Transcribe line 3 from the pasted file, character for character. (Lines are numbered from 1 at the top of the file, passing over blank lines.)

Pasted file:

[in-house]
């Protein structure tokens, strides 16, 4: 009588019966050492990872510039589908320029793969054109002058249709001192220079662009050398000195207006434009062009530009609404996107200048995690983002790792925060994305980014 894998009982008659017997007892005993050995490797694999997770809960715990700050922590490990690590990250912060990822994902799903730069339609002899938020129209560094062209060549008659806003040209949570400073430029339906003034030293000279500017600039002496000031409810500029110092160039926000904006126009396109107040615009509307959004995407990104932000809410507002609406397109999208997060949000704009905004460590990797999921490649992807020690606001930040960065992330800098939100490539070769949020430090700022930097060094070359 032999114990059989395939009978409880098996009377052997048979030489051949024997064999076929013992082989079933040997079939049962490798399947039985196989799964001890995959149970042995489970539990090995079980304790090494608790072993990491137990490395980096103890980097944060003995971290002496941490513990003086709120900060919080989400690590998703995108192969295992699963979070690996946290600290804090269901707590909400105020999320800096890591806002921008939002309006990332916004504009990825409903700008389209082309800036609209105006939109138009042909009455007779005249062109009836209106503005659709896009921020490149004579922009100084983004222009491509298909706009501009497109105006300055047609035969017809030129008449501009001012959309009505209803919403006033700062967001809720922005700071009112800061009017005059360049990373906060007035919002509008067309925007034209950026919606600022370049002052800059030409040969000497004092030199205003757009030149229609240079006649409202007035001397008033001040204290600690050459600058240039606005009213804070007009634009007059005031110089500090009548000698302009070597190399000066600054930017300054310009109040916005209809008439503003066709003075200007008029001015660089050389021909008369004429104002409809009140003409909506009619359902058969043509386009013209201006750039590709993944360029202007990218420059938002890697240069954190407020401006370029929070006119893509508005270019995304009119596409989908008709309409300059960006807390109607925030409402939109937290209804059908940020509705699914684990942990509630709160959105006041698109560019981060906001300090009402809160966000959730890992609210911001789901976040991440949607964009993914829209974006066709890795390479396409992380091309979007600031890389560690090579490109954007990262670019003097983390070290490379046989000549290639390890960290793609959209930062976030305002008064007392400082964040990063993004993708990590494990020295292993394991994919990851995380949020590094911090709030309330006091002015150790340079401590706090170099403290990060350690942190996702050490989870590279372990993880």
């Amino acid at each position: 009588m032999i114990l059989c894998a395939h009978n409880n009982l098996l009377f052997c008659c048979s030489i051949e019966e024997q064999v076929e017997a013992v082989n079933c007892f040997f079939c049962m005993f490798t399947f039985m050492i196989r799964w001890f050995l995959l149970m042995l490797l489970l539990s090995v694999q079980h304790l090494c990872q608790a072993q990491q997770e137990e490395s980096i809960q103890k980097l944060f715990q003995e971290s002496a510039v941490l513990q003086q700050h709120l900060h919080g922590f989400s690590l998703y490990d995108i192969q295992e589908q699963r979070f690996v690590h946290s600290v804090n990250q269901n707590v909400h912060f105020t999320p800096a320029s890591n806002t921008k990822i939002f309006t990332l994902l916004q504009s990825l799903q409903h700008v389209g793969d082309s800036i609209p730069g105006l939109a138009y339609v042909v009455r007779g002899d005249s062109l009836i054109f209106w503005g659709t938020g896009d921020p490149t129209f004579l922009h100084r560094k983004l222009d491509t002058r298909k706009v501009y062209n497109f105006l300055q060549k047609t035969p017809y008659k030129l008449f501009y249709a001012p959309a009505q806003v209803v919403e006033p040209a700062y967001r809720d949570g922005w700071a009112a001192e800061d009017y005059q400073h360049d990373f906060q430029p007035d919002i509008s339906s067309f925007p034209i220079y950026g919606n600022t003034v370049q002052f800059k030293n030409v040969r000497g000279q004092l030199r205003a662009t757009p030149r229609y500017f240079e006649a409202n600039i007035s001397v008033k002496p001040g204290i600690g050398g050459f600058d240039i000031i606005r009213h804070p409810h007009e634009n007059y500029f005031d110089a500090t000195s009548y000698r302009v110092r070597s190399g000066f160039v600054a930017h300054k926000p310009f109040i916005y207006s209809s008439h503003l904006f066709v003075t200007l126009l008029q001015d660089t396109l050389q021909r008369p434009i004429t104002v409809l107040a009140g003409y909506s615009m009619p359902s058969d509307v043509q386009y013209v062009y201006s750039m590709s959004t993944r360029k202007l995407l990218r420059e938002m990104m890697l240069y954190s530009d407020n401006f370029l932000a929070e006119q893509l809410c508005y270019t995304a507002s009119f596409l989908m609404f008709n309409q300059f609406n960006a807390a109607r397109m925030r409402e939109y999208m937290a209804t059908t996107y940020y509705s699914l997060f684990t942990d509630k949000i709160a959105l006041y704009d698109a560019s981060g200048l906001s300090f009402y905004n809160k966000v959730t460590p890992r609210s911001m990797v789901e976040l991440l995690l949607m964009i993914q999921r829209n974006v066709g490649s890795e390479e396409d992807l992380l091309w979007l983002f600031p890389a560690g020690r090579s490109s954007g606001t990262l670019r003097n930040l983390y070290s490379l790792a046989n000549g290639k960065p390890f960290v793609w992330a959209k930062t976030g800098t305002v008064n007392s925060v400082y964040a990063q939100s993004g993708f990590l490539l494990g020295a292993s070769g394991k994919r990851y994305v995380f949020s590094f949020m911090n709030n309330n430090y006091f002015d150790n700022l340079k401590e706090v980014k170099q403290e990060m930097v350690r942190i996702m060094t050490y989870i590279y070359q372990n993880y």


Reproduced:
């Amino acid at each position: 009588m032999i114990l059989c894998a395939h009978n409880n009982l098996l009377f052997c008659c048979s030489i051949e019966e024997q064999v076929e017997a013992v082989n079933c007892f040997f079939c049962m005993f490798t399947f039985m050492i196989r799964w001890f050995l995959l149970m042995l490797l489970l539990s090995v694999q079980h304790l090494c990872q608790a072993q990491q997770e137990e490395s980096i809960q103890k980097l944060f715990q003995e971290s002496a510039v941490l513990q003086q700050h709120l900060h919080g922590f989400s690590l998703y490990d995108i192969q295992e589908q699963r979070f690996v690590h946290s600290v804090n990250q269901n707590v909400h912060f105020t999320p800096a320029s890591n806002t921008k990822i939002f309006t990332l994902l916004q504009s990825l799903q409903h700008v389209g793969d082309s800036i609209p730069g105006l939109a138009y339609v042909v009455r007779g002899d005249s062109l009836i054109f209106w503005g659709t938020g896009d921020p490149t129209f004579l922009h100084r560094k983004l222009d491509t002058r298909k706009v501009y062209n497109f105006l300055q060549k047609t035969p017809y008659k030129l008449f501009y249709a001012p959309a009505q806003v209803v919403e006033p040209a700062y967001r809720d949570g922005w700071a009112a001192e800061d009017y005059q400073h360049d990373f906060q430029p007035d919002i509008s339906s067309f925007p034209i220079y950026g919606n600022t003034v370049q002052f800059k030293n030409v040969r000497g000279q004092l030199r205003a662009t757009p030149r229609y500017f240079e006649a409202n600039i007035s001397v008033k002496p001040g204290i600690g050398g050459f600058d240039i000031i606005r009213h804070p409810h007009e634009n007059y500029f005031d110089a500090t000195s009548y000698r302009v110092r070597s190399g000066f160039v600054a930017h300054k926000p310009f109040i916005y207006s209809s008439h503003l904006f066709v003075t200007l126009l008029q001015d660089t396109l050389q021909r008369p434009i004429t104002v409809l107040a009140g003409y909506s615009m009619p359902s058969d509307v043509q386009y013209v062009y201006s750039m590709s959004t993944r360029k202007l995407l990218r420059e938002m990104m890697l240069y954190s530009d407020n401006f370029l932000a929070e006119q893509l809410c508005y270019t995304a507002s009119f596409l989908m609404f008709n309409q300059f609406n960006a807390a109607r397109m925030r409402e939109y999208m937290a209804t059908t996107y940020y509705s699914l997060f684990t942990d509630k949000i709160a959105l006041y704009d698109a560019s981060g200048l906001s300090f009402y905004n809160k966000v959730t460590p890992r609210s911001m990797v789901e976040l991440l995690l949607m964009i993914q999921r829209n974006v066709g490649s890795e390479e396409d992807l992380l091309w979007l983002f600031p890389a560690g020690r090579s490109s954007g606001t990262l670019r003097n930040l983390y070290s490379l790792a046989n000549g290639k960065p390890f960290v793609w992330a959209k930062t976030g800098t305002v008064n007392s925060v400082y964040a990063q939100s993004g993708f990590l490539l494990g020295a292993s070769g394991k994919r990851y994305v995380f949020s590094f949020m911090n709030n309330n430090y006091f002015d150790n700022l340079k401590e706090v980014k170099q403290e990060m930097v350690r942190i996702m060094t050490y989870i590279y070359q372990n993880y």